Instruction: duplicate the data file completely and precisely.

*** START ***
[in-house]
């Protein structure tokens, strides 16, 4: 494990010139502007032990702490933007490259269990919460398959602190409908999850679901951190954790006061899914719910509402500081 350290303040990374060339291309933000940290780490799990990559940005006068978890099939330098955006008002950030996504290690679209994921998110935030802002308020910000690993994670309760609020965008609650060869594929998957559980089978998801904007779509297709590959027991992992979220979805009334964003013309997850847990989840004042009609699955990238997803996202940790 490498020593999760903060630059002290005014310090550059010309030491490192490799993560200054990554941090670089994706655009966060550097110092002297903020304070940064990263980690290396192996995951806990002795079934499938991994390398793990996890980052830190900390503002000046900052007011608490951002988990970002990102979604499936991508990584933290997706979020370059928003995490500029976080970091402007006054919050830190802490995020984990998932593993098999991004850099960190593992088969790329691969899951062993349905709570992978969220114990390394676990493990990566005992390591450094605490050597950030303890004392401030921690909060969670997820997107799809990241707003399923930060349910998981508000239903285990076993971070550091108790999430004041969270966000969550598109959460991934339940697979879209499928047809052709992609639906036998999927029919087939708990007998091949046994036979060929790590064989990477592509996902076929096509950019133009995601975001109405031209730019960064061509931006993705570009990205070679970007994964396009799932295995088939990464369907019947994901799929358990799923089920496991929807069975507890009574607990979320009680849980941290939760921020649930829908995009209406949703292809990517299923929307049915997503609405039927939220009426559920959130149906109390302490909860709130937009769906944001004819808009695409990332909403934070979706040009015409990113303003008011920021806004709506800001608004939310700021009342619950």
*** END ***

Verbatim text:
[in-house]
């Protein structure tokens, strides 16, 4: 494990010139502007032990702490933007490259269990919460398959602190409908999850679901951190954790006061899914719910509402500081 350290303040990374060339291309933000940290780490799990990559940005006068978890099939330098955006008002950030996504290690679209994921998110935030802002308020910000690993994670309760609020965008609650060869594929998957559980089978998801904007779509297709590959027991992992979220979805009334964003013309997850847990989840004042009609699955990238997803996202940790 490498020593999760903060630059002290005014310090550059010309030491490192490799993560200054990554941090670089994706655009966060550097110092002297903020304070940064990263980690290396192996995951806990002795079934499938991994390398793990996890980052830190900390503002000046900052007011608490951002988990970002990102979604499936991508990584933290997706979020370059928003995490500029976080970091402007006054919050830190802490995020984990998932593993098999991004850099960190593992088969790329691969899951062993349905709570992978969220114990390394676990493990990566005992390591450094605490050597950030303890004392401030921690909060969670997820997107799809990241707003399923930060349910998981508000239903285990076993971070550091108790999430004041969270966000969550598109959460991934339940697979879209499928047809052709992609639906036998999927029919087939708990007998091949046994036979060929790590064989990477592509996902076929096509950019133009995601975001109405031209730019960064061509931006993705570009990205070679970007994964396009799932295995088939990464369907019947994901799929358990799923089920496991929807069975507890009574607990979320009680849980941290939760921020649930829908995009209406949703292809990517299923929307049915997503609405039927939220009426559920959130149906109390302490909860709130937009769906944001004819808009695409990332909403934070979706040009015409990113303003008011920021806004709506800001608004939310700021009342619950």